Florida is the only state that imposes sales tax on the lease of commercial real property. Over the last several years, this tax rate has been reduced in increments from 6.0% to 5.5%. Under recently enacted legislation, this rate will be further reduced to 2.0%. However, this rate reduction will not go into effect until two months after Florida’s Unemployment Compensation Trust Fund is replenished to pre-pandemic levels. Depending upon future unemployment claims, Florida economists estimate this may occur in 2024 or 2025. The 3.5% reduction is estimated to save commercial tenants approximately $1.2 billion annually. The local sales tax portion of the commercial rent tax is not changed by the new legislation.
On April 19, 2021, Florida Senate Bill 50 was enacted into law. The legislation modernizes Florida’s sales and use tax system and imposes tax collection obligations on remote sellers and marketplace providers. Among the many reforms in the new legislation is the imposition of sales tax on “remote sales” and requiring tax collection by sellers lacking a physical presence in Florida. Remote sellers (seller with no physical presence in Florida) are required to collect Florida tax if they have in excess of $100,000 of retail sales for delivery into Florida in the previous calendar year. The new legislation also extends these sales tax collection obligations to marketplace providers that facilitate and collect payment for sales made by remote sellers utilizing their platform. In such instances, the marketplace provider, rather than the remote seller, would collect and remit Florida sales tax. These remote seller and marketplace provider obligations become effective July 1, 2021.
The new legislation also provides a “safe harbor” from potential past Florida tax liability. A remote seller required to collect and remit Florida tax under the new legislation will be relieved from liability for tax, penalty, and interest due on remote sales made before July 1, 2021, if they register with the Florida Department of Revenue before October 1, 2021. A similar safe harbor is provided for marketplace providers.
Governor Ron DeSantis signed House Bill 7123 on May 15, 2019, which reduces the state sales tax rate on commercial real property leases from 5.7 percent to 5.5 percent effective January 1, 2020. Prior legislation reduced the general 6 percent state sales tax rate for commercial real property leases to 5.8 percent for 2018 and to 5.7 percent for 2019. There is no reduction to the local option surtax, which is imposed in 0.5 percent increments by many Florida counties. So, for example, effective January 1, 2020, the applicable rate for commercial real property leases in Sarasota County would be 6.5 percent (5.5 percent level sales tax plus Sarasota County’s 1 percent local option surtax).
We previously blogged that the Florida Legislature enacted a reduction to the state sales tax rate on commercial real property leases from 6% to 5.8% effective January 1, 2018. The language of the new statute is unclear as to whether the rate decrease would apply to current leases. However, we have confirmed with a representative of the Florida Department of Revenue that they interpret the rate reduction as applying to current leases for periods after December 31, 2017.
Governor Rick Scott signed House Bill 7109 on May 25, 2017, which reduces the state sales tax rate on commercial real property leases from 6% to 5.8% effective January 1, 2018. However, this rate decrease will not apply to current leases, because the bill provides that the tax rate in effect at the time the tenant occupies or uses the property is applicable, regardless of when a rent payment is due or paid. The bill does not change the local option sales tax, which is imposed in 0.5% increments. So, for example, the applicable rate in Sarasota County for leases commencing on or after January 1, 2018, would be 6.8% (instead of the current 7%). Florida is the only state that charges sales tax on the lease of commercial real property.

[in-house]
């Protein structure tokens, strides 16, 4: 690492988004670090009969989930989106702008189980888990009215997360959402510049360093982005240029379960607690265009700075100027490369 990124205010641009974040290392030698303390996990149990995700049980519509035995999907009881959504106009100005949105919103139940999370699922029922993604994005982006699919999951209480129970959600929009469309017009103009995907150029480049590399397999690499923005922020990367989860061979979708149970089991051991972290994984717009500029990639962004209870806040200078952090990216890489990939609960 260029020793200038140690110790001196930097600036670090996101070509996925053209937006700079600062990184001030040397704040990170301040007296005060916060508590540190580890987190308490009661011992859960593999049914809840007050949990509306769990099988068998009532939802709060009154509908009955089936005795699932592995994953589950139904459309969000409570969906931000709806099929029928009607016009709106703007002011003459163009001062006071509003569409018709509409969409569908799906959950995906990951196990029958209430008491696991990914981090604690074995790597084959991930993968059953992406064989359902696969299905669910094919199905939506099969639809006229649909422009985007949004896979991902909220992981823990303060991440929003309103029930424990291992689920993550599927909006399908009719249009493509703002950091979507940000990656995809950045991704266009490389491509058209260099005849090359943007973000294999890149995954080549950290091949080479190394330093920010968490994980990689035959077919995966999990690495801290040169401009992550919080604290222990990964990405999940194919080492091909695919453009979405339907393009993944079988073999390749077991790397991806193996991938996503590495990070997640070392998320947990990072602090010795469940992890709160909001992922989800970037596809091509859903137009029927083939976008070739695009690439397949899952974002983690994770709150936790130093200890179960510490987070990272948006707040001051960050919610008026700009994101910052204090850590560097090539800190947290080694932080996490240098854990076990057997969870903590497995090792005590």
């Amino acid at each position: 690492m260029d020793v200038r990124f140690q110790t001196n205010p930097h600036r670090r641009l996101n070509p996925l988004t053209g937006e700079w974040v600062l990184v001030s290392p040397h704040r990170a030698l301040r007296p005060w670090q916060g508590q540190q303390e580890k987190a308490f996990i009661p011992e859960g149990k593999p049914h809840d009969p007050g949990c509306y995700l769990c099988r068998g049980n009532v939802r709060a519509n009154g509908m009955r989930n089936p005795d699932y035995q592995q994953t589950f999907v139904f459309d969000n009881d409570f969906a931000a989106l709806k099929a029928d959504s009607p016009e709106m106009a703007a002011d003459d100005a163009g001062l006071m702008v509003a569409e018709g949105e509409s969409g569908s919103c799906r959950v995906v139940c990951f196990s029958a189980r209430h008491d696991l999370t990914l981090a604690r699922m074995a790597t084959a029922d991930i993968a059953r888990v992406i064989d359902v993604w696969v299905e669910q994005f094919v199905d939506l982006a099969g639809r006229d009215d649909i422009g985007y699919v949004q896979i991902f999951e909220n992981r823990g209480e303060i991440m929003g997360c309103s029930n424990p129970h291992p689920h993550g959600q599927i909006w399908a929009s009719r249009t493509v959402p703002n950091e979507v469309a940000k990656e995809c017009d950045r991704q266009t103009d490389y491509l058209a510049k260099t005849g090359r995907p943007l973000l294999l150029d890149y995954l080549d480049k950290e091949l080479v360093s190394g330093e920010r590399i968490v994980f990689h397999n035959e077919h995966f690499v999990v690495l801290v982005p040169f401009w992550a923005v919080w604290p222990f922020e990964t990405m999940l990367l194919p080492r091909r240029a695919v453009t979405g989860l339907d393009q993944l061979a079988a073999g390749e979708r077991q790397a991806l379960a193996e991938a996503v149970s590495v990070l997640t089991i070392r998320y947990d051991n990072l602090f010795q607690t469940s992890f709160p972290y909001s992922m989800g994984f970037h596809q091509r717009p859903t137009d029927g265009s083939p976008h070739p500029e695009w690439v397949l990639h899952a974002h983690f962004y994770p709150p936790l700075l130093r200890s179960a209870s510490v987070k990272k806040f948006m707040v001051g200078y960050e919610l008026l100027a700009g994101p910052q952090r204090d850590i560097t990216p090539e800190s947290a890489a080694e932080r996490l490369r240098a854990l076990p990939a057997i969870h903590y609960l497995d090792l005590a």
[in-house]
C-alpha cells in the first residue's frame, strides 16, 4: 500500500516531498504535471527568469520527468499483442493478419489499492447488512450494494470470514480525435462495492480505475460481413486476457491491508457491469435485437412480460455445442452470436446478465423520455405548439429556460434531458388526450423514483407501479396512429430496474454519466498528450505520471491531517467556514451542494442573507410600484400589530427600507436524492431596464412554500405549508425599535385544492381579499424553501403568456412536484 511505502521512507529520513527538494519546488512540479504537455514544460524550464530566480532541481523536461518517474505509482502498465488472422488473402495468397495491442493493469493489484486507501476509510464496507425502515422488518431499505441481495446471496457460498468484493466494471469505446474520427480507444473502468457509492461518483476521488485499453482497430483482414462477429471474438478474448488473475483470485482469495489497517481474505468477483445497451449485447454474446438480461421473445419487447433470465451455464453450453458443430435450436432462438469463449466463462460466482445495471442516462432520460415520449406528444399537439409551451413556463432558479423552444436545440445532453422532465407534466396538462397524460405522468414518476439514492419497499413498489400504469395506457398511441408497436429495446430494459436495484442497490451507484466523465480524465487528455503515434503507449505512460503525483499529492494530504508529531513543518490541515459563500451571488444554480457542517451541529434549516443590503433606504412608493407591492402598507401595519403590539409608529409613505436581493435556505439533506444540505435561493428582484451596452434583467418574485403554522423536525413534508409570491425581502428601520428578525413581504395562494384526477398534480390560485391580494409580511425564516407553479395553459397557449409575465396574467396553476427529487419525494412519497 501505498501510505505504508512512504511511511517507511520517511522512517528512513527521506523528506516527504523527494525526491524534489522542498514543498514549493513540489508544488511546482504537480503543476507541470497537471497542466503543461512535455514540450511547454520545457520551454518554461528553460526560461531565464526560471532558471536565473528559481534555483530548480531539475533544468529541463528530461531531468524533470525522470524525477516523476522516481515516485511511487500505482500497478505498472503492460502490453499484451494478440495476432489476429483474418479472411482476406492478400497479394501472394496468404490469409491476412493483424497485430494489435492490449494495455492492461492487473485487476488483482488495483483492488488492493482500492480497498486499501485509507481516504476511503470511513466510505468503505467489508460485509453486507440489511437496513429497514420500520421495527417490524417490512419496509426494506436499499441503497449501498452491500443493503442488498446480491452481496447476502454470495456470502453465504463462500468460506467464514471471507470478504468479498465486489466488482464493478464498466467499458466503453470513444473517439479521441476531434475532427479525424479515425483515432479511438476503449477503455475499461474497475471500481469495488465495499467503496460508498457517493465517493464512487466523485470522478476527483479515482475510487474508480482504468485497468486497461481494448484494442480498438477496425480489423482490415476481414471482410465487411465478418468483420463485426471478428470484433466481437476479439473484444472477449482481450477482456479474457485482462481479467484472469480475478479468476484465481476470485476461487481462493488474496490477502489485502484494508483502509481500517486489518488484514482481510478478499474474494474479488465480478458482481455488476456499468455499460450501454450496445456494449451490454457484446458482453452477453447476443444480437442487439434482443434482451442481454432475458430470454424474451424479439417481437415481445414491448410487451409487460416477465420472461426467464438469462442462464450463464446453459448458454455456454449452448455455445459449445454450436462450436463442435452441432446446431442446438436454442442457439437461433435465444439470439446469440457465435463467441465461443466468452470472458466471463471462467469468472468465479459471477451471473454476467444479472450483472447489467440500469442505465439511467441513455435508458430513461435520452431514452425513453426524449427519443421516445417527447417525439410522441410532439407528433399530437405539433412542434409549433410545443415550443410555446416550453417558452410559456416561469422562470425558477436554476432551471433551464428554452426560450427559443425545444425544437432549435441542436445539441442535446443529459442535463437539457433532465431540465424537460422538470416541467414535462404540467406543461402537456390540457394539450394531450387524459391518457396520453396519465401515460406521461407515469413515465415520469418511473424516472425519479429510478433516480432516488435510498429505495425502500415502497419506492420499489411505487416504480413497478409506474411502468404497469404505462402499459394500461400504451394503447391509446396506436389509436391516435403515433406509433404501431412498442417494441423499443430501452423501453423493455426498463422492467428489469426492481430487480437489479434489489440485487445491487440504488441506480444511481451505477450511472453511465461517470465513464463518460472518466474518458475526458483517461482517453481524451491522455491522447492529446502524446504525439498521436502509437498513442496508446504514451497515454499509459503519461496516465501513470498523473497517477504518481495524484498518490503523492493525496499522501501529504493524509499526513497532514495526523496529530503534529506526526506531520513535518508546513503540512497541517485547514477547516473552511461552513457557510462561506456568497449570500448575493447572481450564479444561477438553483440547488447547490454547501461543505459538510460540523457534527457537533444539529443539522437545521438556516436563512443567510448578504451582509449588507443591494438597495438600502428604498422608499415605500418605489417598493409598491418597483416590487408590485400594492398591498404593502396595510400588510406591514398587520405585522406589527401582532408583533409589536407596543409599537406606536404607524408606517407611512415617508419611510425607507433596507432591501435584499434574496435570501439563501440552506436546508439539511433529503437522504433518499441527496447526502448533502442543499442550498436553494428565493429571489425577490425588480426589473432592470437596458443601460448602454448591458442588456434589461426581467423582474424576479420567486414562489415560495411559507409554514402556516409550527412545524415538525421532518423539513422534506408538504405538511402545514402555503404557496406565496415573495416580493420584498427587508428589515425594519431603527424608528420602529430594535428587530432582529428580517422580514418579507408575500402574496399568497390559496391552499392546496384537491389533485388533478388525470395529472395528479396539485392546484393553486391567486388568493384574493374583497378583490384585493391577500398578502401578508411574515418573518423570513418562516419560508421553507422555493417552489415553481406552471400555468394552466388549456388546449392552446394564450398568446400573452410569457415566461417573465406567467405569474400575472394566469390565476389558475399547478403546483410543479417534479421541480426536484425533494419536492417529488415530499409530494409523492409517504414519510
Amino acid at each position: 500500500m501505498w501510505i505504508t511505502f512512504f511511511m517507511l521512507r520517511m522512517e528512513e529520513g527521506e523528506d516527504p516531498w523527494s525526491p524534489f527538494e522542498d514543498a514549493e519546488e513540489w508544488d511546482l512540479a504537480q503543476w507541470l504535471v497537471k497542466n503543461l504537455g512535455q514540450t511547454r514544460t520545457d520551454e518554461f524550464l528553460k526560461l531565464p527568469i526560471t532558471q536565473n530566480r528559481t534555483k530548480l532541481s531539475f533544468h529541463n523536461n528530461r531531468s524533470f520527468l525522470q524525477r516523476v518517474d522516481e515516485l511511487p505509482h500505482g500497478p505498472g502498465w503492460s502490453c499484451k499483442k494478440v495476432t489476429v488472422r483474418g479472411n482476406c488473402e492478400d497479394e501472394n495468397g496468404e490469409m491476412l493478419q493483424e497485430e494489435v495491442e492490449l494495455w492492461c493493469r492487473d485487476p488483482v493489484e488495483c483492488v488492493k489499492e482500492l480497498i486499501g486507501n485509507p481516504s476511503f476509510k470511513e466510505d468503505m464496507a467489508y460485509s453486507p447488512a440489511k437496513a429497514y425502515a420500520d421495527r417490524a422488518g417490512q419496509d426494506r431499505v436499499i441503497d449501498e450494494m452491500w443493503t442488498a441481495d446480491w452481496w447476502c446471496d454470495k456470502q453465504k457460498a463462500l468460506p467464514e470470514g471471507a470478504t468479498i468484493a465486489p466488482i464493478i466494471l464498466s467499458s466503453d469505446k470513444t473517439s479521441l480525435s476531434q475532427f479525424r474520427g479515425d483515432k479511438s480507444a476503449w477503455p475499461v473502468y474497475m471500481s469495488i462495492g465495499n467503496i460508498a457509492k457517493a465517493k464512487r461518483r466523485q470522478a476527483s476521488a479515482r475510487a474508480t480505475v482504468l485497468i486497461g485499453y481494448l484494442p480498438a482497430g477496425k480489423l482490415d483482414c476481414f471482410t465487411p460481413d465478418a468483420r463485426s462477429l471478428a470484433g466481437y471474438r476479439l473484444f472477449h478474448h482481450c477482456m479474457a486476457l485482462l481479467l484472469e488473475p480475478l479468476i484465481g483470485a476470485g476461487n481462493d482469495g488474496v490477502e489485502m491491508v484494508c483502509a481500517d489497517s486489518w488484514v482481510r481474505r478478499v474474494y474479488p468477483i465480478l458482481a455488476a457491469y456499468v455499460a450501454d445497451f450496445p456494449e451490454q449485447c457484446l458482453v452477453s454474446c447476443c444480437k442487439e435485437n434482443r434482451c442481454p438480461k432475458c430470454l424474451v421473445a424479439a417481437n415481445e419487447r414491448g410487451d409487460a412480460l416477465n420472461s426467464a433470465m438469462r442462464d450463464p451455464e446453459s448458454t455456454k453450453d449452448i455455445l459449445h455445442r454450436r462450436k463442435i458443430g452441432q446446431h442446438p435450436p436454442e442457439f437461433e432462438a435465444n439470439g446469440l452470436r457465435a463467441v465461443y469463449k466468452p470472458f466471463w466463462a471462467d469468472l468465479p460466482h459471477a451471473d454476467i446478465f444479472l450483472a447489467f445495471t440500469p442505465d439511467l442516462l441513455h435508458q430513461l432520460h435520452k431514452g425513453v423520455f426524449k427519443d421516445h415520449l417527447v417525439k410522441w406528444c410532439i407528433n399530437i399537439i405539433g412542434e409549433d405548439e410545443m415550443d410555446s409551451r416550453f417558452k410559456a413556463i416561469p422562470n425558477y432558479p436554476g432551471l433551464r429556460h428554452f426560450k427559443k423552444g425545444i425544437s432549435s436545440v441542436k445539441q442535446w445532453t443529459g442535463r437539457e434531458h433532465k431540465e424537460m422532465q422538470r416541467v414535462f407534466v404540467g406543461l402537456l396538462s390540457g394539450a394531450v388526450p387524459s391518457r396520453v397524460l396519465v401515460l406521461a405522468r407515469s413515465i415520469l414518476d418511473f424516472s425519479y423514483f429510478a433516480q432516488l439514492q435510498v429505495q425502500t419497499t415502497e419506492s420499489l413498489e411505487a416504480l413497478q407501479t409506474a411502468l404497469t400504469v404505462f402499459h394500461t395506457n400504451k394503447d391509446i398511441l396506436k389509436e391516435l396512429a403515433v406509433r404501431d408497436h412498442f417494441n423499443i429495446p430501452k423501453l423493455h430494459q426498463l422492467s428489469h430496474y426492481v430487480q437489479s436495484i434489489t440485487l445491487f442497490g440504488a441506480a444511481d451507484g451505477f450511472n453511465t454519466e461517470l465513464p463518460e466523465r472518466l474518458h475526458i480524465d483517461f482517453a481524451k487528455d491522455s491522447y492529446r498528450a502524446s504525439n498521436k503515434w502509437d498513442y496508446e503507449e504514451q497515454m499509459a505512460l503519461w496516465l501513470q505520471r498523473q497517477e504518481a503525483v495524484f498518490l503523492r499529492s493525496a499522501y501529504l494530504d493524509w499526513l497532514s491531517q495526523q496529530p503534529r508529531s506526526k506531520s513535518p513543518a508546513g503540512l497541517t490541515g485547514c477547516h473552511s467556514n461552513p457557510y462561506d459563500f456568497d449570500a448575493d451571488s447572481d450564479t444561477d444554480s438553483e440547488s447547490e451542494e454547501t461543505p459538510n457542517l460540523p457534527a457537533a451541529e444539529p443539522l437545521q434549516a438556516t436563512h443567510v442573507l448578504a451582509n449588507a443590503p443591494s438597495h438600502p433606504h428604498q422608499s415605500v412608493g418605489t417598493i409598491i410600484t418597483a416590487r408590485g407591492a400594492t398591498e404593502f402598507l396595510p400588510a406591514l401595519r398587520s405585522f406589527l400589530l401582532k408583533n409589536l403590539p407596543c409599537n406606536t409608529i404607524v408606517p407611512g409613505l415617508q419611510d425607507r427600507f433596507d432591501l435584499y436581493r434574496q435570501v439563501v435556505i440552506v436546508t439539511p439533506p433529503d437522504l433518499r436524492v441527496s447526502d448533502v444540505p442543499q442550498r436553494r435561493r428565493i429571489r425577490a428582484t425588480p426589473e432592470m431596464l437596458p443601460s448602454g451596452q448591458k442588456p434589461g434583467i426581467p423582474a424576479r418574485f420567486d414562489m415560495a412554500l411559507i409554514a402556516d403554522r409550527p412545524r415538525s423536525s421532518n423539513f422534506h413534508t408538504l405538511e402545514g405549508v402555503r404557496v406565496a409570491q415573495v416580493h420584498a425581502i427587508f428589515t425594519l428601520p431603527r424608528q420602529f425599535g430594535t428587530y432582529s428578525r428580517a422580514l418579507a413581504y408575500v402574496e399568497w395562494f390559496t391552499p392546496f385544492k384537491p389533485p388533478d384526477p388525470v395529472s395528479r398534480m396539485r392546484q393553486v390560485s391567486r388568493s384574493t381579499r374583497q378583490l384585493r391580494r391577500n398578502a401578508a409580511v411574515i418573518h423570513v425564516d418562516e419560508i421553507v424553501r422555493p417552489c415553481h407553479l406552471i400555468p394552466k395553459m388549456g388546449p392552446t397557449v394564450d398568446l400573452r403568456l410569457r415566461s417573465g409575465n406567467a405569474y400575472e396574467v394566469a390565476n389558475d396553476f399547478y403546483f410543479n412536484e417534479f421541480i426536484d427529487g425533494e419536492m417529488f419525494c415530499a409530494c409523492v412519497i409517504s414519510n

The Florida Department of Revenue recently issued a Technical Assistance Advisement (“TAA”) clarifying the applicability of sales tax to certain equestrian supplies. The TAA explains that the sale of veterinary drugs, substances, or preparations that are required by federal or state law to be dispensed only by prescription are exempt from sales tax under the general prescription medicine exemption. Non-prescription substances or preparations are taxable. Feed for livestock, which includes all animals of the equine class (including racehorses), is also exempt from sales tax. Exempt feed includes equine joint supplements. Sales of equine insect and fly repellant are exempt as sales of pesticides used directly on livestock. Finally, sales of insect or fly masks and fly sheets are taxable.
A link to the ruling is here: https://revenuelaw.state.fl.us/LawLibraryDocuments/2015/09/TAA-120175_15A-011%20redacted%20_%20summay%20RLL.pdf Michael J. Wilson email@example.com 941-536-2043
Yesterday, in American Business USA Corp. v. Department of Revenue, the Fourth District Court of Appeal for Florida ruled that the Florida Department of Revenue could not impose sales tax on sales of flowers and other tangible personal property made by a Florida corporation over the internet to out-of-state customers for out-of-state delivery. The taxpayer would use “local florists” to fill the out-of-state orders, and so the flowers and other inventory items were never stored in or brought into Florida. The court concluded that the sales did not have “substantial nexus” with Florida, and therefore imposing tax on the sales violated the dormant commerce clause of the US Constitution.
A link to the case is below: